The showman at length made his appearance, with a countenance as wo-begone as that of "the Government" when he found his batch of dirty nominations rejected by the Senate, and mentioned the impossibility that any performance should take place that evening, as the lame fiddler had overcharged his head, and having but one leg at best, it did not require much to destroy his equilibrium. And as all the world knows, a puppet show without a fiddle is like roast pork and no apple sauce. This piece of intelligence was received with a general murmur of dissatisfaction; and such was the indignation of his majesty, the sovereign people, at being thwarted in his rational amusements, that, according to the established custom in such cases made and provided, there were some symptoms of a disposition to kick up a row, break the show, and finish the amusements of the day by putting Lynch's law in practice upon the poor showman. There is nothing like upholding the dignity of the people, and so Lieut. Randolph thought, when with his cowardly and sacrilegious hand he dared to profane the anointed nose of "the Government," and bring the whole nation into contempt. If I had been present, may disgrace follow my career in Texas, if I wouldn't have become a whole hog Jackson man upon the spot, for the time being, for the nose of "the Government" should be held more sacred than any other member, that it may be kept in good order to smell out all the corruption that is going forward — not a very pleasant office, and by no means a sinecure.

The indignant people, as I have already said, were about to exercise their reserved rights upon the unlucky showman, and Punch and Judy too, when, as good fortune would have it, an old gentleman drove up to the tavern door in a sulky, with a box of books and pamphlets of his own composition — (for he was an author like myself) — thus being able to vouch for the moral tendency of every page he disposed of. Very few booksellers can do the same, I take it. His linen and flannels, which he had washed in the brooks by the wayside, were hanging over the back of the crazy vehicle to dry, while his own snuffy countenance had long bid defiance to sun, wind, and water to bleach it.

His jaded beast stopped instinctively upon seeing a crowd, while the old man remained seated for some moments before he could recall his thoughts from the world of imagination, where they were gleaning for the benefit of mankind. He looked, it must be confessed, more like a lunatic than a moral lecturer; but being conscious of his own rectitude, he could not conceive how his outward Adam could make him ridiculous in the eyes of another; but a fair outside is every thing to the world. The tulip flower is highly prized, although indebted for its beauty to the corruption engendered at the root: and so it is with man.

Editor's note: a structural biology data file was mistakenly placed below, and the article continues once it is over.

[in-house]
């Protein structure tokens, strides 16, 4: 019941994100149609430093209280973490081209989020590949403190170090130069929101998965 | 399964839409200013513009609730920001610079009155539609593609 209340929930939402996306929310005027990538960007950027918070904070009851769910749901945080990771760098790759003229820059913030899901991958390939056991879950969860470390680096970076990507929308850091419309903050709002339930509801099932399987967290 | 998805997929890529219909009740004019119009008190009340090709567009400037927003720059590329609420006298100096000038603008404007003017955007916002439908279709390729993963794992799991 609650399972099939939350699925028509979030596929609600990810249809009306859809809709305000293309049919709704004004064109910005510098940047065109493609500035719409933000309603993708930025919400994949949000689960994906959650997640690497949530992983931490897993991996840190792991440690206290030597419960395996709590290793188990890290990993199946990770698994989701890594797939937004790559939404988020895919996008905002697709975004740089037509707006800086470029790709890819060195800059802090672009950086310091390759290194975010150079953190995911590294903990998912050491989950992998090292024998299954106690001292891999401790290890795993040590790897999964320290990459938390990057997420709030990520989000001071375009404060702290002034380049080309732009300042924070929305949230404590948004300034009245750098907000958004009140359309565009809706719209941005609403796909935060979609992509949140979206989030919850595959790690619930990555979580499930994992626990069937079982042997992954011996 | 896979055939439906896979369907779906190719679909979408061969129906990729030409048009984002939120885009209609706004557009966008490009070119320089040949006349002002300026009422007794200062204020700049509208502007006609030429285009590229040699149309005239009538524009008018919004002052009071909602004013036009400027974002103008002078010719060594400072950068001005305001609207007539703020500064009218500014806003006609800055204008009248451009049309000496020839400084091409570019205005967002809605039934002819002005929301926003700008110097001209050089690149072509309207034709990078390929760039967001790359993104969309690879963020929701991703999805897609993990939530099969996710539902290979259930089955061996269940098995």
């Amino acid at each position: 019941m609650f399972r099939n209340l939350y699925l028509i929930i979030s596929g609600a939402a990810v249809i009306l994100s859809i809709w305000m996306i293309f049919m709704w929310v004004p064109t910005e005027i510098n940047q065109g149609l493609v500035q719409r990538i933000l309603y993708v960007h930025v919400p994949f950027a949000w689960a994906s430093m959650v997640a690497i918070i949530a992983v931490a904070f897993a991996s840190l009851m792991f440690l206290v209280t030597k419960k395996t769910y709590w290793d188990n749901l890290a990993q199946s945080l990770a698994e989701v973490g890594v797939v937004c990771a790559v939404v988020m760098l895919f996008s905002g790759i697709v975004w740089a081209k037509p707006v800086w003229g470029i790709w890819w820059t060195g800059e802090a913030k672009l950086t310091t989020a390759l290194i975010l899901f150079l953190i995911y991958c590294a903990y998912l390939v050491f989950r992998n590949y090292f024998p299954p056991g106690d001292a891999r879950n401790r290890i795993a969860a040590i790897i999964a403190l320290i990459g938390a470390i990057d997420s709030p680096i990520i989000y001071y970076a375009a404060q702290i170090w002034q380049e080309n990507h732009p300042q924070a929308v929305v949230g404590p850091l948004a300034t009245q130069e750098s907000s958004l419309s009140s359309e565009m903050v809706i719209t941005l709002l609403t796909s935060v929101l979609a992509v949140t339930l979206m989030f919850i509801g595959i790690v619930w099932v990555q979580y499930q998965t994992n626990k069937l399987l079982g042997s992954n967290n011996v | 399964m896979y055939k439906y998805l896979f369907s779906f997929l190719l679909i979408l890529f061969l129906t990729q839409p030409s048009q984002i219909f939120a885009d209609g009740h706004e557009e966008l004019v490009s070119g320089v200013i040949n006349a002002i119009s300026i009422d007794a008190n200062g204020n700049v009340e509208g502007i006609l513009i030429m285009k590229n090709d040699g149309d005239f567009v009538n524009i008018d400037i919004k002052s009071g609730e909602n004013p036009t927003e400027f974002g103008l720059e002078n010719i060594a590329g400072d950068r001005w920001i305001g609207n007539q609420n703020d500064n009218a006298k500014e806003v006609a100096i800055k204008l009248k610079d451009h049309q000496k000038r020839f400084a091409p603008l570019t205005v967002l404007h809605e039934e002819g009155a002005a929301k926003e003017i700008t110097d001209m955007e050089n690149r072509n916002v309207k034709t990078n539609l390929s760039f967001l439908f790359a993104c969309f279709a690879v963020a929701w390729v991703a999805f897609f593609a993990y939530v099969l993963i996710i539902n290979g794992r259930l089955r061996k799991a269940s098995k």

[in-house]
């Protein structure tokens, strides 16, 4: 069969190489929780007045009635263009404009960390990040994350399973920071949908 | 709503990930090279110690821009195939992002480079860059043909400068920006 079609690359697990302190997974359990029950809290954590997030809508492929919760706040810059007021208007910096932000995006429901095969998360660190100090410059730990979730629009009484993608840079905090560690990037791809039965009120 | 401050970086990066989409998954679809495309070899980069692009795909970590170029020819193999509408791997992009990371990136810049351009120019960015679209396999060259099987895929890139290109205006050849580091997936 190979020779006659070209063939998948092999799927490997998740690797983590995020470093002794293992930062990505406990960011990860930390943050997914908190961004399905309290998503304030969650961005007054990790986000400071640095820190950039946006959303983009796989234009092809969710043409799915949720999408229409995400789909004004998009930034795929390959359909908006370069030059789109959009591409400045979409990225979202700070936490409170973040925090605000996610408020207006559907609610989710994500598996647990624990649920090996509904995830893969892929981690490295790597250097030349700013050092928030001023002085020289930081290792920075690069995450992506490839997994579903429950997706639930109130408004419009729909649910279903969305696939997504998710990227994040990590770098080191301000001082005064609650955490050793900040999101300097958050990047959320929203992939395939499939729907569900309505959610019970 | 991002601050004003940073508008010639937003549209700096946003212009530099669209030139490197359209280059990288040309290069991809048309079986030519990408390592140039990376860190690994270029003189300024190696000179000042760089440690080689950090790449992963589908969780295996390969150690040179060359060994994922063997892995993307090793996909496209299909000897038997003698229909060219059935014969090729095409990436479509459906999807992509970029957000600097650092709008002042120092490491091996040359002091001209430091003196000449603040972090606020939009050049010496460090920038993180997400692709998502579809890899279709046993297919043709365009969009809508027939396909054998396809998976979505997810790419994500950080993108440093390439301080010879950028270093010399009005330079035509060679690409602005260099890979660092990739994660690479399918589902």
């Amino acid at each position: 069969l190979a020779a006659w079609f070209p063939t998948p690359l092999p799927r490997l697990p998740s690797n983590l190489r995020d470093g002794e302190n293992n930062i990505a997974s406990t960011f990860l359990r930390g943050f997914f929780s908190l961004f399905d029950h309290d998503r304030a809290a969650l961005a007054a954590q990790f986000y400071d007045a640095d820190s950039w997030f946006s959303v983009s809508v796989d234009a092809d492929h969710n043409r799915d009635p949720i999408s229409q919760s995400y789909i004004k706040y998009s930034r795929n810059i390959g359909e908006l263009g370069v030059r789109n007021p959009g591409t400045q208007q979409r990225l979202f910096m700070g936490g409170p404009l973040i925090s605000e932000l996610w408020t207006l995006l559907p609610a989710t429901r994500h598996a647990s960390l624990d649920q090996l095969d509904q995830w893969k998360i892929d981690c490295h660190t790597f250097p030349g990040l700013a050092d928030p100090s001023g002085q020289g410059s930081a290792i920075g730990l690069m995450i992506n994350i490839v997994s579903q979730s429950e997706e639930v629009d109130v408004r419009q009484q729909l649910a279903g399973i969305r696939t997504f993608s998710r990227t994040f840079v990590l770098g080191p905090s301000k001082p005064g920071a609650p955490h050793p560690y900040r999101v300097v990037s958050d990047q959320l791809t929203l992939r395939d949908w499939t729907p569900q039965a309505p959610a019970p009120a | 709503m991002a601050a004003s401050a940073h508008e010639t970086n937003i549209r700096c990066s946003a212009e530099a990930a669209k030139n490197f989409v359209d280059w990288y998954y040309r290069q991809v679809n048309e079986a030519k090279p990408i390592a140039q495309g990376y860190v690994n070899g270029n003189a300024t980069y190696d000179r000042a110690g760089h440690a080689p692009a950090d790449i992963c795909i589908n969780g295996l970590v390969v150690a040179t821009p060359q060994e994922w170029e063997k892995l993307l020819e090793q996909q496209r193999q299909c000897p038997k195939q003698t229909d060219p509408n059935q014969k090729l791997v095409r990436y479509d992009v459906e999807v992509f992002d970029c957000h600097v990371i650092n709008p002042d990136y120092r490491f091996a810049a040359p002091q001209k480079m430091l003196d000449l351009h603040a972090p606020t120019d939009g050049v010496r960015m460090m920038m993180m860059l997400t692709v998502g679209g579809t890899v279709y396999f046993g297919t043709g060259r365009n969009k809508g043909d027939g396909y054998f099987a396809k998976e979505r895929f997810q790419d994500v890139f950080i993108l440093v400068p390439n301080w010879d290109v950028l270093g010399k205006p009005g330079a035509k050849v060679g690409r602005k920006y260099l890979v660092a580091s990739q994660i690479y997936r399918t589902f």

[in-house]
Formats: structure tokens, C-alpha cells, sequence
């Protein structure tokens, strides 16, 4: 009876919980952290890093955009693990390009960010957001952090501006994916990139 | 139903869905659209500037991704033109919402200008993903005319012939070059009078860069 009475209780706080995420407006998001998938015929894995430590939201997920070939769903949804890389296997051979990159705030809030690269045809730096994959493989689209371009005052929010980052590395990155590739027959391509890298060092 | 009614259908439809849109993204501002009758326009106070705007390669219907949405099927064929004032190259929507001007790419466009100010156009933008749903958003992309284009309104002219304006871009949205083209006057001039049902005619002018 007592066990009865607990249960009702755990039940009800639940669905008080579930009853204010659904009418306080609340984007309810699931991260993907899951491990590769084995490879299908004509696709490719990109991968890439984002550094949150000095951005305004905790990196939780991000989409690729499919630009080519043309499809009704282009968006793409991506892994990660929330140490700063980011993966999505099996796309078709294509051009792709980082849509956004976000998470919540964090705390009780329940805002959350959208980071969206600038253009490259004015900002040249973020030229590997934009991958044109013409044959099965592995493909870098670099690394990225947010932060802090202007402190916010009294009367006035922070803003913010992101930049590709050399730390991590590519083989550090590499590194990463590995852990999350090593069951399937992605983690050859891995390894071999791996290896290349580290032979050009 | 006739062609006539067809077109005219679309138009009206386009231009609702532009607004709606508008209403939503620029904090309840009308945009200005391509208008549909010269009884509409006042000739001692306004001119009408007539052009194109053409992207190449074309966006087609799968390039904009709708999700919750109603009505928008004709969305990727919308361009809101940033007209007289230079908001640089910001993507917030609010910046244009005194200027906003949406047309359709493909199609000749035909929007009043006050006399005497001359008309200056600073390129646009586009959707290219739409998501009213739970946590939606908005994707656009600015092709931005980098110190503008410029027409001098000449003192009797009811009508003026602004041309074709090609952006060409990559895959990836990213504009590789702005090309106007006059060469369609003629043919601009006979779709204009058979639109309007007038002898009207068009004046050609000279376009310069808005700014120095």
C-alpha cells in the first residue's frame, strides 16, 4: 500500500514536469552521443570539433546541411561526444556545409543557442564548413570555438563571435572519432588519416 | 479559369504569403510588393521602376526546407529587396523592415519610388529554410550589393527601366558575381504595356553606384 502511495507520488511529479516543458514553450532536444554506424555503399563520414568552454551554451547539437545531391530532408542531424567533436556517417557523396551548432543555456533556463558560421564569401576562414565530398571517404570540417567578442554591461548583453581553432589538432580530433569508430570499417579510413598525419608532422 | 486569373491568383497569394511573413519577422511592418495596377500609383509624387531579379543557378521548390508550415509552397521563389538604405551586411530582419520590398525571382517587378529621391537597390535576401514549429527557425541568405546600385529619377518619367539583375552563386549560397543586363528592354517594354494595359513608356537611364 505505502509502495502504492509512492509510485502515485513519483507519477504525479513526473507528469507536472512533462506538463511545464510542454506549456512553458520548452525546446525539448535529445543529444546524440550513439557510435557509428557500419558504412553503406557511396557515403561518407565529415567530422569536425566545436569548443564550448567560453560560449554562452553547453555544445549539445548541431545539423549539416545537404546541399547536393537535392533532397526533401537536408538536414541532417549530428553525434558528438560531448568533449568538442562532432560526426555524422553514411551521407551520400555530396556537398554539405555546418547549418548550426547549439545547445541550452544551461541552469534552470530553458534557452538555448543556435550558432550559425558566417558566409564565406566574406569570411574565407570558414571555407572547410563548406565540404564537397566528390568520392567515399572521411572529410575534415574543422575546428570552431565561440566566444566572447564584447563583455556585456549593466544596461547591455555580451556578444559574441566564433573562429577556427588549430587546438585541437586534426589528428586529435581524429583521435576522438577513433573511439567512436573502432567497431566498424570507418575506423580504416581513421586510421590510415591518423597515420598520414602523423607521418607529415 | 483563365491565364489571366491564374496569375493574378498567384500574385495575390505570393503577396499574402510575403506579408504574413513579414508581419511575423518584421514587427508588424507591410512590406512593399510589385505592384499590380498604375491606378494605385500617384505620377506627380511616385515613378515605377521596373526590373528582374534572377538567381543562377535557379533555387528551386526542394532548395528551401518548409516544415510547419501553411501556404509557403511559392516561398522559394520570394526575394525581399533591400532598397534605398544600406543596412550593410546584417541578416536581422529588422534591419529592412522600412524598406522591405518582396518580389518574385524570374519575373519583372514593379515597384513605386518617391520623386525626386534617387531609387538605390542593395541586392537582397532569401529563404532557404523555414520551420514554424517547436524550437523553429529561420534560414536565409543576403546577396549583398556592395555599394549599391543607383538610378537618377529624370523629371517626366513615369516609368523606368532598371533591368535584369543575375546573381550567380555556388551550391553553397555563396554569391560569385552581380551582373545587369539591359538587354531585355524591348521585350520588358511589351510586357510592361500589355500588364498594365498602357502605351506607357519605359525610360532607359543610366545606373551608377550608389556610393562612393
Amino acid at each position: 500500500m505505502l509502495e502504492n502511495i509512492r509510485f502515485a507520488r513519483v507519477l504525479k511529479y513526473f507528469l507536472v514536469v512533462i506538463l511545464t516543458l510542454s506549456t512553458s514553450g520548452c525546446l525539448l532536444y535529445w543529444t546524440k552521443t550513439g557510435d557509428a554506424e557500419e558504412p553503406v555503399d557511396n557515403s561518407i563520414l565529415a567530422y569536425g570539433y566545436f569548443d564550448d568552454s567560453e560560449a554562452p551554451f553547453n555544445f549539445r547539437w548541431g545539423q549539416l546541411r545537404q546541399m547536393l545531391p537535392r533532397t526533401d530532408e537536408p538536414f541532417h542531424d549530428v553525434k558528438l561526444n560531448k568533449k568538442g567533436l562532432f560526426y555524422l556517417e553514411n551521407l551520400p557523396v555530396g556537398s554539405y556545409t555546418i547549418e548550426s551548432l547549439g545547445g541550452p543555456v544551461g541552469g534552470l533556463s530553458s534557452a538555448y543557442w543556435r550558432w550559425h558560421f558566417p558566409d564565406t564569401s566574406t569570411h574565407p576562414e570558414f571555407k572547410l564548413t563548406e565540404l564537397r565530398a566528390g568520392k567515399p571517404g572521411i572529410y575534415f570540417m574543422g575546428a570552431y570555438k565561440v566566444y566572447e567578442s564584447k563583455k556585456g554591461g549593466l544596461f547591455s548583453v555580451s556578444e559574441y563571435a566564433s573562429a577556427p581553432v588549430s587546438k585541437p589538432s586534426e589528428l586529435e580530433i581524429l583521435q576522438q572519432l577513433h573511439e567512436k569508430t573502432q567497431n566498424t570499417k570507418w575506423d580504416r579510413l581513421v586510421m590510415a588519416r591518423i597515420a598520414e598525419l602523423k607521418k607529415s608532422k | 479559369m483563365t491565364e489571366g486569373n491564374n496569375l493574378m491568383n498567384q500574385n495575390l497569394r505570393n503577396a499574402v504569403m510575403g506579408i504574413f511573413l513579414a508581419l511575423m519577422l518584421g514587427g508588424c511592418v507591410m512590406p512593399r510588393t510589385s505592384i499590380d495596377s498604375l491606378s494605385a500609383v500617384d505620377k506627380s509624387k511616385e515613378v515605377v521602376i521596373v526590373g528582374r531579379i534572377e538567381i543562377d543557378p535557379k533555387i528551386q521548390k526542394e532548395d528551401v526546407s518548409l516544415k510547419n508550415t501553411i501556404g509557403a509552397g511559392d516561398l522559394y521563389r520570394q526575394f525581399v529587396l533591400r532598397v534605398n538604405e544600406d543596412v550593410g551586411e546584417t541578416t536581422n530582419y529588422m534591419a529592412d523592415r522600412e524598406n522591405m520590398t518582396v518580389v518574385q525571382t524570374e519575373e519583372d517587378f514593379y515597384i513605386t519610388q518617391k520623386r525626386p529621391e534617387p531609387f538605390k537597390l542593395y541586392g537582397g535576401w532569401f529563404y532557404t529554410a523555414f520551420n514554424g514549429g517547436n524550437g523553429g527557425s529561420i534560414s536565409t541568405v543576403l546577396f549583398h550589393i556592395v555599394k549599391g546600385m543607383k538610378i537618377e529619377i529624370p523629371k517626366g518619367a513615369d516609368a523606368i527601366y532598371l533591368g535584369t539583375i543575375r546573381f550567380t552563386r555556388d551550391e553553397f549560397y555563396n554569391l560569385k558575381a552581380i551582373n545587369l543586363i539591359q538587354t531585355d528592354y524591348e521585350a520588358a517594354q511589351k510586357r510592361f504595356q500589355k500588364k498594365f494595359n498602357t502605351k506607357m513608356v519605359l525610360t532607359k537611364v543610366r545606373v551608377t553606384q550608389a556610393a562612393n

We occasionally meet with one possessing sufficient philosophy to look upon life as a pilgrimage, and not as a mere round of pleasure: who, treating this world as a place of probation, is ready to encounter suffering, and not expecting the sunshine of prosperity, escapes being overclouded by disappointment. Such is the character of the old preacher, whose ridiculous appearance in the eyes of the thoughtless and ignorant is only exceeded by the respect and veneration of those who are capable of estimating his real worth. I learnt that he was educated for the church, but not being able to obtain a living, he looked upon the whole earth as his altar, and all mankind as his flock. He was penniless, and therefore had no predilection for this or that section of the globe, for wherever he might be, his journey of probation still continued, and in every spot he found that human nature was the same. His life was literally that of a pilgrim. He was an isolated being, though his heart overflowed with the milk of human kindness; for being indiscriminate in his affection, very few valued it. He who commences the world with a general love for mankind, and suffers his feelings to dictate to his reason runs a great hazard of reaping a plentiful harvest of ingratitude, and of closing a tedious existence in misanthropy. But it was not so with the aged preacher.

Being unable to earn his bread as an itinerant lecturer, — for in those cases it is mostly poor preach and worse pay — he turned author, and wrote histories which contained but little information, and sermons which, like many others, had nothing to boast of, beyond being strictly orthodox. He succeeded in obtaining a sulky, and a horse to drag it, by a plea of mercy, which deprived the hounds of their food, and with these he travelled over the western states, to dispose of the product of his brain; and when poverty was deprived of the benefit of his labour, in the benevolence of his heart he would deliver a moral lecture, which had the usual weight of homilies on this subject. A lecture is the cheapest thing that a man can bestow in charity, and many of our universal philanthropists have made the discovery.